LEDAP Seeks Legal Reforms to Improve Women’s Participation in Politics


By Alex Enumah in Abuja

The Legal Defence and Assistance Project (LEDAP) has commenced moves to push for reforms in the nation’s law that will bring about increase in the number of Nigerian women in politics.

The group, at a one-day media parley on legal barriers inhibiting women’s political participation, over the weekend in Abuja, said it had reviewed some of the laws and policies that provide access to political offices in Nigeria.

LEDAP’s Executive Director, Mr Chinonye Obiagwu (SAN), who identified the Electoral Act, the Gender Policy of the Independent National Electoral Commission (INEC) and the Gender and Equal Opportunities (GEO) Bill as containing some legal barriers, said that recommendations has been made to legislators and policy makers on affirmative actions that can be adopted to increase access to political offices for women.

Speaking at the media parley, Obiagwu disclosed that LEDAP, in partnership with the National Democratic Institute (NDI), with the support of U.S Agency for International Development (USAID), is implementing a project titled: “Increasing Women’s Political Participation through Advocacy for Legal Reforms” under the Supporting Advancement of Gender Equality (SAGE) programme aimed at increasing women’s participation in political processes.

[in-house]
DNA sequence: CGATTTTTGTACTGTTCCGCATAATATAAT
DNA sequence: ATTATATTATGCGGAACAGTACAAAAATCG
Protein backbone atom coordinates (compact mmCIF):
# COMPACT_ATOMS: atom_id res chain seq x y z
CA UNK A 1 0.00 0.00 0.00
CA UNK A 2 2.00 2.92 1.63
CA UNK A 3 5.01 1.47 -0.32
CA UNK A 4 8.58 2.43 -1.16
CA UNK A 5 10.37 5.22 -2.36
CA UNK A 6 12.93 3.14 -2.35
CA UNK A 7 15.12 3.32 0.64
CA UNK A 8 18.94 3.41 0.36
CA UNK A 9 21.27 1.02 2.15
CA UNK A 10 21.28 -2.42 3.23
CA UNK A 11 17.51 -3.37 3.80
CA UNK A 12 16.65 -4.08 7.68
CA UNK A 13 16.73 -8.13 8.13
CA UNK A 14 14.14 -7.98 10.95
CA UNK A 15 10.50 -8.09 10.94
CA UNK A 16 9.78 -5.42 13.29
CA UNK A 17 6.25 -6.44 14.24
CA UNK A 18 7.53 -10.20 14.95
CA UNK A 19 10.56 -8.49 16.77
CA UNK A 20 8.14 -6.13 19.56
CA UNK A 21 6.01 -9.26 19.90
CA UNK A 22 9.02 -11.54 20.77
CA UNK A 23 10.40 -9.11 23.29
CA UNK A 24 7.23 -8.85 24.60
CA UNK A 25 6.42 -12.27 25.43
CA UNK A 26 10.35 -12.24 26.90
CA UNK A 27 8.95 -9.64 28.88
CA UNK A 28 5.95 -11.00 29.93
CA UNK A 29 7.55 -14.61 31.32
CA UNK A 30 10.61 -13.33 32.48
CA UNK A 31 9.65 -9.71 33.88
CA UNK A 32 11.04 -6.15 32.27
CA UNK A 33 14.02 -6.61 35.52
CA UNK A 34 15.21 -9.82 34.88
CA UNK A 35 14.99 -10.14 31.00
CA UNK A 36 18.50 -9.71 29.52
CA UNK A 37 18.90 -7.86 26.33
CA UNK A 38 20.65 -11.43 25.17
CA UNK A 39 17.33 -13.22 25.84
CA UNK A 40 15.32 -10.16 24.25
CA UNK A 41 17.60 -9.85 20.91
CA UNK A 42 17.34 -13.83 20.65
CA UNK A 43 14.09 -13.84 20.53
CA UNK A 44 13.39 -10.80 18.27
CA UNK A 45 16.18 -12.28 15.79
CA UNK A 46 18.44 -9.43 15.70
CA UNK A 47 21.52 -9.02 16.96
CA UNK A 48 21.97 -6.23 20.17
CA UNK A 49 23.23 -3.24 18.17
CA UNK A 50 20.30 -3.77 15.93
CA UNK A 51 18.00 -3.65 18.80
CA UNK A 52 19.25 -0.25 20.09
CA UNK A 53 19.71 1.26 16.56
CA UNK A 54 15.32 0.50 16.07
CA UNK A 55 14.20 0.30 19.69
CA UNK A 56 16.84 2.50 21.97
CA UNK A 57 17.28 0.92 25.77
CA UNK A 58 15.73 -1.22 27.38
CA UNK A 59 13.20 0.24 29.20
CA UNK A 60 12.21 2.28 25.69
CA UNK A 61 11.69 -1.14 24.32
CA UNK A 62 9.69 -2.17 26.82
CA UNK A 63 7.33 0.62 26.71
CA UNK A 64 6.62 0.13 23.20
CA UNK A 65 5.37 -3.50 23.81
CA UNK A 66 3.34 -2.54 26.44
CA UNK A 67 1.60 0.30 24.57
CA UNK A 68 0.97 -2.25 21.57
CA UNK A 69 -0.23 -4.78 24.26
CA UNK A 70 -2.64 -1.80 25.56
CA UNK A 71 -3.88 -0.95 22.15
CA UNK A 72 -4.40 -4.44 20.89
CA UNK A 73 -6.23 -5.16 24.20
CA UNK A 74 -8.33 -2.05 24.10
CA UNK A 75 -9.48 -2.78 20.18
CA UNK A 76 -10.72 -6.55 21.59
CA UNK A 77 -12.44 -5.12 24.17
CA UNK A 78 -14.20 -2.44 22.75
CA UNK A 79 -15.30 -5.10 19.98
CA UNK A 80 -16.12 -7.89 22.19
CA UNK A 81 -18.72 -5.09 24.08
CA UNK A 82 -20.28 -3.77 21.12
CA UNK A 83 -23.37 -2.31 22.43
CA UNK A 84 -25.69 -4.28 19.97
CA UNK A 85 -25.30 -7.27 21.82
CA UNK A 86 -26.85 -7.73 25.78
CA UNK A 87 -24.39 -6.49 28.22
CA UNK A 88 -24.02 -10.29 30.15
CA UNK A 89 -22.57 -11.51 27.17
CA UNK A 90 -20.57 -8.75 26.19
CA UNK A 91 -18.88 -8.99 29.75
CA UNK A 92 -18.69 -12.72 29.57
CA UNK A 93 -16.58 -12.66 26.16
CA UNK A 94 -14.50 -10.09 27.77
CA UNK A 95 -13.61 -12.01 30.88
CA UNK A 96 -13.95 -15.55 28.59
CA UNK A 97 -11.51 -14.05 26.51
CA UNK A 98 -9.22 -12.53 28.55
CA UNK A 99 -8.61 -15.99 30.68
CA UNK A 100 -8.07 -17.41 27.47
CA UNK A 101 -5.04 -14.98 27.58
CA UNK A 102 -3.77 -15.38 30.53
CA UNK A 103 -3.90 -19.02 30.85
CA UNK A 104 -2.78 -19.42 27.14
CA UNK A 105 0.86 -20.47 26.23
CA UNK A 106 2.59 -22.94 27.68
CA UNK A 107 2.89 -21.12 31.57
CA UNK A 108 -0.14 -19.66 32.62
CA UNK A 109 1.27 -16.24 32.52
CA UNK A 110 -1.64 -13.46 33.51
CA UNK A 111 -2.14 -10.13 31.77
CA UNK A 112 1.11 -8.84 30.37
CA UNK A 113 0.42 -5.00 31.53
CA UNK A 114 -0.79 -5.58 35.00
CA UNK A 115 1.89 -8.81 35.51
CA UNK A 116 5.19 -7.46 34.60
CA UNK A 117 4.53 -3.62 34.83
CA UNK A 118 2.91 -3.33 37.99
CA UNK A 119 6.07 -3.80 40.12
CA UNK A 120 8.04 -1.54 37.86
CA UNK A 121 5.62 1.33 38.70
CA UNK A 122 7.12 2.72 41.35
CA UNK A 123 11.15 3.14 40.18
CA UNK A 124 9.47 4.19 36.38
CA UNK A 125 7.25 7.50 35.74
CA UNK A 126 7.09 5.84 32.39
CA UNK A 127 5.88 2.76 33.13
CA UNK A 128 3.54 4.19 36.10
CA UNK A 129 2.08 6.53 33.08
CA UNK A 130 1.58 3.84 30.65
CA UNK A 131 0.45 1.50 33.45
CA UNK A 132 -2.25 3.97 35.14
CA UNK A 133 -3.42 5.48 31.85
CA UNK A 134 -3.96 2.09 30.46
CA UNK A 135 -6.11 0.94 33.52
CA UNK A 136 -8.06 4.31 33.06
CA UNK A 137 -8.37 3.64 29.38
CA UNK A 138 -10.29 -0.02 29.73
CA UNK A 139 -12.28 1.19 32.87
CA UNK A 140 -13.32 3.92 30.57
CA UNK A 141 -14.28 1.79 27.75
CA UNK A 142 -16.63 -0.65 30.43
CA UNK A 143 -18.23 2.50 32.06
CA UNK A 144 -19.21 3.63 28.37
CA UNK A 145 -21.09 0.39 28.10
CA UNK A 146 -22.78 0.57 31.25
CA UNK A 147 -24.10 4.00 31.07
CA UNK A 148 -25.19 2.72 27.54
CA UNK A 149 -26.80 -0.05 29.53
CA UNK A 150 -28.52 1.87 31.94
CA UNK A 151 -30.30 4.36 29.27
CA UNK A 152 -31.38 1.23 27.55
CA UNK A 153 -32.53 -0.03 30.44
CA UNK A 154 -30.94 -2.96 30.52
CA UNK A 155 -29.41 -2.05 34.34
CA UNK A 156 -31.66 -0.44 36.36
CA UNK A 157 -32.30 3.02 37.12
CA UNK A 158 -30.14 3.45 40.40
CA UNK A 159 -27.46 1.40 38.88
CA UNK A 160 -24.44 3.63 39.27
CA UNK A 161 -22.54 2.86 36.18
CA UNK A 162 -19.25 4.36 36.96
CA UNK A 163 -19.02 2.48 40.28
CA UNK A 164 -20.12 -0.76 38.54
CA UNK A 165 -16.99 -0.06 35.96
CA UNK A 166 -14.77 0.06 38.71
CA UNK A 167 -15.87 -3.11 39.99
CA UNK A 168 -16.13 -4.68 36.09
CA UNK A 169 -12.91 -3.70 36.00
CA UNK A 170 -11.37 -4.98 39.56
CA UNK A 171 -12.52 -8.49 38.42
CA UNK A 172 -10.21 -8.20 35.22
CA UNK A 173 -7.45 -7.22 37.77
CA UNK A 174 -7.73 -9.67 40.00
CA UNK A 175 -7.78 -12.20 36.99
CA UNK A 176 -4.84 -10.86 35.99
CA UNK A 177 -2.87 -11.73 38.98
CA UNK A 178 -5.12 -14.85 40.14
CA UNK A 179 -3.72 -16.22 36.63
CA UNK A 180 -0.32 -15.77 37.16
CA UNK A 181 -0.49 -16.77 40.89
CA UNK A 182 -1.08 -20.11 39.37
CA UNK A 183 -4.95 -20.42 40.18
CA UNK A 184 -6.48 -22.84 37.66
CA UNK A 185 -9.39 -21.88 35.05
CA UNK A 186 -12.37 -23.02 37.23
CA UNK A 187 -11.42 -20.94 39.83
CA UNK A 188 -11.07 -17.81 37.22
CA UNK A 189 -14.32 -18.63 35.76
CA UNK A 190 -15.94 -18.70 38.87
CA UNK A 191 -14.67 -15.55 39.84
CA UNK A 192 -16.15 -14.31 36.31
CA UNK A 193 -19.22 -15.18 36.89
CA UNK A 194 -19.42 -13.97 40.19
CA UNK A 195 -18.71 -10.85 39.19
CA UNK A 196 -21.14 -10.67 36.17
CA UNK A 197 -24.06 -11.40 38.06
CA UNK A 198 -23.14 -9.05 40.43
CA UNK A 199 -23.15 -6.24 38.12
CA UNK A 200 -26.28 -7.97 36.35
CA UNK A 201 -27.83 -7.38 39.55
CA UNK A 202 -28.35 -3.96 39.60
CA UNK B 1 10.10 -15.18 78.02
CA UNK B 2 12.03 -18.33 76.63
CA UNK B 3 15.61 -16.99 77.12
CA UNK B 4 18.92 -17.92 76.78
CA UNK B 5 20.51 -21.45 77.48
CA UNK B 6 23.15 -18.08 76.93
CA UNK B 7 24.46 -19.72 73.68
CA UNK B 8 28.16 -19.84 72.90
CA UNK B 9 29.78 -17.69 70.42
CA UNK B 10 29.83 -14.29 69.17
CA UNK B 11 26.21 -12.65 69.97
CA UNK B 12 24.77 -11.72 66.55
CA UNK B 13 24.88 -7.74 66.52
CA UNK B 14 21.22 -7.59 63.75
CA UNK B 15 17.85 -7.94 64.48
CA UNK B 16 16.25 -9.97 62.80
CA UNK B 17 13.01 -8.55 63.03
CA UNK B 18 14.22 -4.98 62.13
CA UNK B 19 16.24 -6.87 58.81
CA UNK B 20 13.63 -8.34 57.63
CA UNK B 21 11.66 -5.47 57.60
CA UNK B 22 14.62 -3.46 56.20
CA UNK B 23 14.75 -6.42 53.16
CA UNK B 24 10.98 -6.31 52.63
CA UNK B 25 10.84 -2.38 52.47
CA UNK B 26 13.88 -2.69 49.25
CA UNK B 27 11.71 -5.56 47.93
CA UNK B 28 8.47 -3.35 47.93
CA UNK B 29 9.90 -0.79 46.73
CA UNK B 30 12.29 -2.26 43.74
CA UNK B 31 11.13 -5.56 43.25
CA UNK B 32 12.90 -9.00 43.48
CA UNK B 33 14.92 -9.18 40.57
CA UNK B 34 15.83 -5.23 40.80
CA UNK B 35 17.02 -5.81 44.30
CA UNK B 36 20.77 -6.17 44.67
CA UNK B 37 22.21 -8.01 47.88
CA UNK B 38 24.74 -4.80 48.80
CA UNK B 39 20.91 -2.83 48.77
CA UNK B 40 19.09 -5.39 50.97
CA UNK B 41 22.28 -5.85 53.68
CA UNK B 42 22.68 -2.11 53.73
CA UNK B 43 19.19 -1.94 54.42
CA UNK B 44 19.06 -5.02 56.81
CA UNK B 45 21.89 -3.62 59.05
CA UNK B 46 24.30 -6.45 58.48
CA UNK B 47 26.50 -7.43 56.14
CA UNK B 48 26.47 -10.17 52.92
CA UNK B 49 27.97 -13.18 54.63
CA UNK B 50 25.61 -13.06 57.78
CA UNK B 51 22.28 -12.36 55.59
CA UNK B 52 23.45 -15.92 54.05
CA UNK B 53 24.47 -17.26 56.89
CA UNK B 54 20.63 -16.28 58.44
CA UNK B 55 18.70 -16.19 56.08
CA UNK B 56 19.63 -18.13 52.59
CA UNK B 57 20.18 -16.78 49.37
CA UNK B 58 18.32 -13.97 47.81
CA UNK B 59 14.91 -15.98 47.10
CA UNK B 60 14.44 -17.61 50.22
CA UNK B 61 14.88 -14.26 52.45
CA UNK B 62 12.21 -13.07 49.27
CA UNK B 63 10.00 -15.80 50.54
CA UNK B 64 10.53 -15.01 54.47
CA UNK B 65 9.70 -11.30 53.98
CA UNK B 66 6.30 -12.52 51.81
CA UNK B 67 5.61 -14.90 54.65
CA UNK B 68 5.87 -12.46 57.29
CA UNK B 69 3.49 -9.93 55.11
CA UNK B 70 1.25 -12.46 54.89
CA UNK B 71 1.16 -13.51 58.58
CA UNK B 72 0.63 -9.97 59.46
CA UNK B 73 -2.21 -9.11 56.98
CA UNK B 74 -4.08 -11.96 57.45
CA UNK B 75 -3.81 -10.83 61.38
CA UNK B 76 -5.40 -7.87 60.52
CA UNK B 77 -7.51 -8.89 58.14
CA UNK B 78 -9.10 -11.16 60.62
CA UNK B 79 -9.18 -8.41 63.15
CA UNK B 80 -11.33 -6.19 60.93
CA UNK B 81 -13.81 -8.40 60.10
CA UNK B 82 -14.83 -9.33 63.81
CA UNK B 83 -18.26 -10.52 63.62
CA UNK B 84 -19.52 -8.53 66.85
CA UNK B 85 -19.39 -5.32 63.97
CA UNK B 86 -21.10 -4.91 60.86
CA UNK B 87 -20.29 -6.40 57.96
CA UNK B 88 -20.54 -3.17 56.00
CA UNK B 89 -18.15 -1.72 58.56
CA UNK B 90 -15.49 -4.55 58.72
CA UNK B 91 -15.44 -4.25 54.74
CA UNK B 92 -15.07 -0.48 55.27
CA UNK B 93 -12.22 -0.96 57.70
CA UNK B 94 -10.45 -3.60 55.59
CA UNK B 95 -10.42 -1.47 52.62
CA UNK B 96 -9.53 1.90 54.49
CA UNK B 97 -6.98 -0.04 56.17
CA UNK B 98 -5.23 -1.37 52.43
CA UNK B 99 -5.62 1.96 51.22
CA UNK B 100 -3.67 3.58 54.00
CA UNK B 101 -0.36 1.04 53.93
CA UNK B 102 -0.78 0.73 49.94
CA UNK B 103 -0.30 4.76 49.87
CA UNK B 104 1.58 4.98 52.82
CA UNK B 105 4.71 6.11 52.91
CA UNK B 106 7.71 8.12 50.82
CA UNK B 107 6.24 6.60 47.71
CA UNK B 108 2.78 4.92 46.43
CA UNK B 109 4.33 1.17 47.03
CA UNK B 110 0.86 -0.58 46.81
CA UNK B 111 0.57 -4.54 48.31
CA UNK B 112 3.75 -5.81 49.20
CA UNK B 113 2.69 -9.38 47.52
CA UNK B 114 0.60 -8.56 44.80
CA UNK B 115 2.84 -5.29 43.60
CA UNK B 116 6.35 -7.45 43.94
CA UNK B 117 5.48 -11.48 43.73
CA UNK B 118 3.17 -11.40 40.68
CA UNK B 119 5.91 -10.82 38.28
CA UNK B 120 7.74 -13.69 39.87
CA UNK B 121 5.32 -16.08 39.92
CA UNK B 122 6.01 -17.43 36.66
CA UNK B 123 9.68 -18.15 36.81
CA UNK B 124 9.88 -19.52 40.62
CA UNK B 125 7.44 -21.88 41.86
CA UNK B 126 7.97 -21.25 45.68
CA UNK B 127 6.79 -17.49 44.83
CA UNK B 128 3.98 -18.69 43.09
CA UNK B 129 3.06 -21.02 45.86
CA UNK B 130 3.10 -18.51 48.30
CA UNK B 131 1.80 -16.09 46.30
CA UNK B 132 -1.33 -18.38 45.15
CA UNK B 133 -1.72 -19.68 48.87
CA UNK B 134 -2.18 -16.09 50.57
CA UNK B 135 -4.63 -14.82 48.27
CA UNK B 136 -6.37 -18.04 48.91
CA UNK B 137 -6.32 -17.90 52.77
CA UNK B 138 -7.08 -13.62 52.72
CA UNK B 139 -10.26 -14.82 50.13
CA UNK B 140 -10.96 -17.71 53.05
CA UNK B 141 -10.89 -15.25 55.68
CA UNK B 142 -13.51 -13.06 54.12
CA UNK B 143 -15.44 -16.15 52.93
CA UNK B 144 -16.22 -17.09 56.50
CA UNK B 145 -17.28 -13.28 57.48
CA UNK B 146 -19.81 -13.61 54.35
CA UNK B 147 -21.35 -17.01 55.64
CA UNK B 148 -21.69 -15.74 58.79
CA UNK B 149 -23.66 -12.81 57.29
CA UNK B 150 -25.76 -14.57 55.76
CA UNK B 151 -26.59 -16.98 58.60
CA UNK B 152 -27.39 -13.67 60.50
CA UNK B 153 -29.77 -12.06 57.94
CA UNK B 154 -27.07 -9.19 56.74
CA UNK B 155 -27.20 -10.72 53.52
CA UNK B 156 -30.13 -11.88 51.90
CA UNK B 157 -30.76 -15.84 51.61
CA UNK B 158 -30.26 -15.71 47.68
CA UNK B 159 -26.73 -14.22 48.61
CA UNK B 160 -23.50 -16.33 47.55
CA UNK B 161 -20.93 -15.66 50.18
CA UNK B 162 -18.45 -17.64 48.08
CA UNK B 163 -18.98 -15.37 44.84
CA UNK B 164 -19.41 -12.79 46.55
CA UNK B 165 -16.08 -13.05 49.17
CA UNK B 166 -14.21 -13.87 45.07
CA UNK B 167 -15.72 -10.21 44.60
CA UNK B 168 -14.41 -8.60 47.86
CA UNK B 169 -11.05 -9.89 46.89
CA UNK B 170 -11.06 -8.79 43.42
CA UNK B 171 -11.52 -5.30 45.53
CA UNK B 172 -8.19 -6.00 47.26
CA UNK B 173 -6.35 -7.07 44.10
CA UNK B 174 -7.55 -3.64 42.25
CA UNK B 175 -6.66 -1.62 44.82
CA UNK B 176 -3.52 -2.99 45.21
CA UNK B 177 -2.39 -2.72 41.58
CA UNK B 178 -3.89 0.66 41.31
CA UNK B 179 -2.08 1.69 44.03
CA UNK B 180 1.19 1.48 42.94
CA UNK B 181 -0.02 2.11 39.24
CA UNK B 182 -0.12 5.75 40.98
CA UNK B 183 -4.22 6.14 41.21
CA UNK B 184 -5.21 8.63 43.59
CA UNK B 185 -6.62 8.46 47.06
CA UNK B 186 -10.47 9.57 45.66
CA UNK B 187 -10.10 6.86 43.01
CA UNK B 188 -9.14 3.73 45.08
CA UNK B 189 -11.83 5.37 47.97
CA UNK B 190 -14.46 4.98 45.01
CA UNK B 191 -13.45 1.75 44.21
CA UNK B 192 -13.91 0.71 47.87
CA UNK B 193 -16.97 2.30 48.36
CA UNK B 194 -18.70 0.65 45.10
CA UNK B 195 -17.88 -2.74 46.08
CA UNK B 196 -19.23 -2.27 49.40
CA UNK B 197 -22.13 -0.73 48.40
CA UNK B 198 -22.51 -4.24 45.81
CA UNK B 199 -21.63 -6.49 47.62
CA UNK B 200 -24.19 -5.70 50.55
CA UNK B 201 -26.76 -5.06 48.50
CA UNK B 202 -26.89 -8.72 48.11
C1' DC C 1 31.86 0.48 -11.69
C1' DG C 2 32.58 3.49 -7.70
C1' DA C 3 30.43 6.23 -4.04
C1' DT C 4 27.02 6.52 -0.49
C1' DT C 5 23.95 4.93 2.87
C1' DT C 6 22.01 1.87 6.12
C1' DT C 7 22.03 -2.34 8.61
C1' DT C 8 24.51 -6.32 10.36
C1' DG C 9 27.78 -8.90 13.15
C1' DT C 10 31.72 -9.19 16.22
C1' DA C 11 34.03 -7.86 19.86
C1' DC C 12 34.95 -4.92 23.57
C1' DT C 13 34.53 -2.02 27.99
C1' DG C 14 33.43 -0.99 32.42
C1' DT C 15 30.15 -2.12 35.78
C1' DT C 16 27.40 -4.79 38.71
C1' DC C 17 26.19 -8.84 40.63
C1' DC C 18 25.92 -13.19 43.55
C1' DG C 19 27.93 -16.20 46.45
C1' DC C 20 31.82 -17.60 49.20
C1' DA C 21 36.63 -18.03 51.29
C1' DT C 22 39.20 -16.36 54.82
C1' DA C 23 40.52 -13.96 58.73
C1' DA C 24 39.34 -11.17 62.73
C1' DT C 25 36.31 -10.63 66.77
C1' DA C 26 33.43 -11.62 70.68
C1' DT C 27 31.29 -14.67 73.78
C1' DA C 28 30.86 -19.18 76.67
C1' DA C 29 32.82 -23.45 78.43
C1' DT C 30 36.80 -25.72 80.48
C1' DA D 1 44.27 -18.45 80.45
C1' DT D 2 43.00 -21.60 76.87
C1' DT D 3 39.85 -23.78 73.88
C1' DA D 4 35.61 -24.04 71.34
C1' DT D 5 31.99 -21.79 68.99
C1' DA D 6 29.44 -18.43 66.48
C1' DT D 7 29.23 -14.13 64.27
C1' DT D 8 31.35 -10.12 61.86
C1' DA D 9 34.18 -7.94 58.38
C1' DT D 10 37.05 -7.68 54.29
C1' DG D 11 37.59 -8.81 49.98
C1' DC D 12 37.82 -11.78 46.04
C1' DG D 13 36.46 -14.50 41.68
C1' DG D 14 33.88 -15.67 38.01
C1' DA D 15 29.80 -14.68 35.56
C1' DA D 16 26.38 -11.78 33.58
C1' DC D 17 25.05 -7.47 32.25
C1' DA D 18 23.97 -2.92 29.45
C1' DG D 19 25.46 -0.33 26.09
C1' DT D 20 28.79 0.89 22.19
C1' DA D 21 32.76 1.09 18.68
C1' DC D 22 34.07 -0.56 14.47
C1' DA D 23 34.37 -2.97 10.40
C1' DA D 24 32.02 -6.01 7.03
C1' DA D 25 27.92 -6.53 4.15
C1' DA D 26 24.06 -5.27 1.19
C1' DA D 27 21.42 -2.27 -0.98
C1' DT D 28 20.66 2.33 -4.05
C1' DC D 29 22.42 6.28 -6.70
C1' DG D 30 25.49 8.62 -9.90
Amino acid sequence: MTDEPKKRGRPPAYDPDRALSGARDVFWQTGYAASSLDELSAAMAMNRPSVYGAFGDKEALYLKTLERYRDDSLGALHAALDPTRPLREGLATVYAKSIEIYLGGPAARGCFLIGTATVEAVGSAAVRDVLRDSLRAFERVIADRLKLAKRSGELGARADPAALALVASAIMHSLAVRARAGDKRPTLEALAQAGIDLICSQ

A facilitator at the parley, Uju Okeke, while reviewing some of the legal barriers in the 1999 constitution and INEC gender policy that inhibits women’s involvement in politics, said: “Women have been left behind in Nigeria’s political space.”

She called for the inclusion of gender diversity in the constitution in order to encourage women’s involvement in politics.

Okeke said: “Women’s political participation is a matter of justice, obligation and human rights.”

Similarly, the Executive Director, Justice and Rights Initiative, Mr. Justin Gbagir, said: “Women’s political participation and gender equality in elections can be promoted through both international commitments and domestic legal provisions.”

He further suggested that policy and legal framework should be put in place to address the gender imbalances in the electoral process.